Change into the “pro” mode on your phone if it allows you to adjust settings manually. If it doesn’t, you can modify settings like ISO, shutter speed, and white balance using an app like Moment, Lightroom, or MuseCam.
In landscapes, altering the white balance is often crucial. Being able to tone down some of the highlights from a bright sky or bring up the shadows in the foreground is essential. You also need to know how to alter your white balance after you have taken the shot.
It will give you much more flexibility in your editing (particularly on occasions when you want to warm up the tones in a beautiful sunset, for example).
5. Shoot Too Early or Too Late
The time of the day is a significant factor in landscape photography. No, it is EVERYTHING! I suggest you check the night before what time the sunrise and sunset will be. Then, set your alarm to capture the sunlight slowly rising. Also, ensure you are in a gorgeous location on top of a mountain, near bodies of water, or by the beach.
On the other hand, you can also stay out late. You will witness shades of yellow and orange when you wait for the golden hour. Note that midday is not a good time to shoot in raw format due to the shadows created by the overhead light.
6. Use the Autofocus or Auto Exposure Lock Feat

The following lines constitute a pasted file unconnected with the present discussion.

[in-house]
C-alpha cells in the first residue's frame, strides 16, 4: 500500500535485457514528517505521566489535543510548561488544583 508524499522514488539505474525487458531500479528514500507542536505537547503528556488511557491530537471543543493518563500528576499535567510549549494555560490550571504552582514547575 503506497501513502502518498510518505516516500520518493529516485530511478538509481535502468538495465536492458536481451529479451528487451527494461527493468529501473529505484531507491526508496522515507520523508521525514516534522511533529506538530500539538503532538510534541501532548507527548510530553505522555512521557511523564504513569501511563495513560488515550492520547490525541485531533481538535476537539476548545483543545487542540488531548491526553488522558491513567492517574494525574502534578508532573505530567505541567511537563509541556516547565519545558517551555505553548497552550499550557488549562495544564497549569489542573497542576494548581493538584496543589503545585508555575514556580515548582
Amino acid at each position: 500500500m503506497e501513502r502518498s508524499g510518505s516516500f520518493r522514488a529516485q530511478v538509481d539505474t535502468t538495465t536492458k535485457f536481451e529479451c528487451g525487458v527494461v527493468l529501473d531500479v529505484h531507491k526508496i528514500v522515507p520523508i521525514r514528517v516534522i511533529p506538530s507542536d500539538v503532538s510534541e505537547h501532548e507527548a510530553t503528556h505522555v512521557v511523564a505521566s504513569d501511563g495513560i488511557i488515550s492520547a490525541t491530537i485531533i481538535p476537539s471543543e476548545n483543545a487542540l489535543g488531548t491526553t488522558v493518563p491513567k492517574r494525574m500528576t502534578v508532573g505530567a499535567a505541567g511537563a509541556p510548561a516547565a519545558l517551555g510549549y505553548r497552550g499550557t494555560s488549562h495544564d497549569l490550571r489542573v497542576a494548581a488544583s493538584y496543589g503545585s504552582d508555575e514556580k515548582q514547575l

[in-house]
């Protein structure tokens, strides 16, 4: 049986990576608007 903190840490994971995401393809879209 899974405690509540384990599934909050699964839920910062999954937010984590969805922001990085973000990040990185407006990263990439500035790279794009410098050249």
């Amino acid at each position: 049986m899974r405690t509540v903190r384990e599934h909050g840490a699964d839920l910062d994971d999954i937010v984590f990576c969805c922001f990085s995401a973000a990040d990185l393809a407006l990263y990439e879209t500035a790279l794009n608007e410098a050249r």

New smartphone cameras have the capability to autofocus subjects with every move of the lens same goes for the exposure. You can do manual control by tapping on the object you want to focus on, and the rest of the background will blur.
Long press the screen to lock in the amount of exposure and focus of your preference. This feature works well for iPhone mobile photography.
7. Try Wide and Zoom Lenses
You can also buy different interchangeable lenses available online or in tech shops to enhance your camera phone. Wide lenses enable you to widen and double the field of view. Meanwhile, telephoto lenses allow you to have a digital zoom without making the landscape photos pixelated.
Do not be afraid to experiment with your wide and zoom lenses in taking photos. Give it a try, especially since some smartphone cameras do not have a wide camera mode.
8. Post Edit Landscape Photos
The debate about whether to shoot in raw and leave it as is or use editing apps has gone on for years. Some people would want to maintain the landscape photos they took without processing them afterward. However, did you know that you can enhance the scene’s colors when you post-edit the pictures?
There are free and low-cost editing apps available to install, like Snapseed and VSCO, with decent presets for landscape photography. VSCO is best used for minor adjustments like brightness, contrast, and sharpness. It will also let you adjust the filter intensity. You can opt for paid editing apps to enjoy more editing features.
Lightroom and Photoshop can help you remove distracting elements. You can use these editing tools using your phone and computer.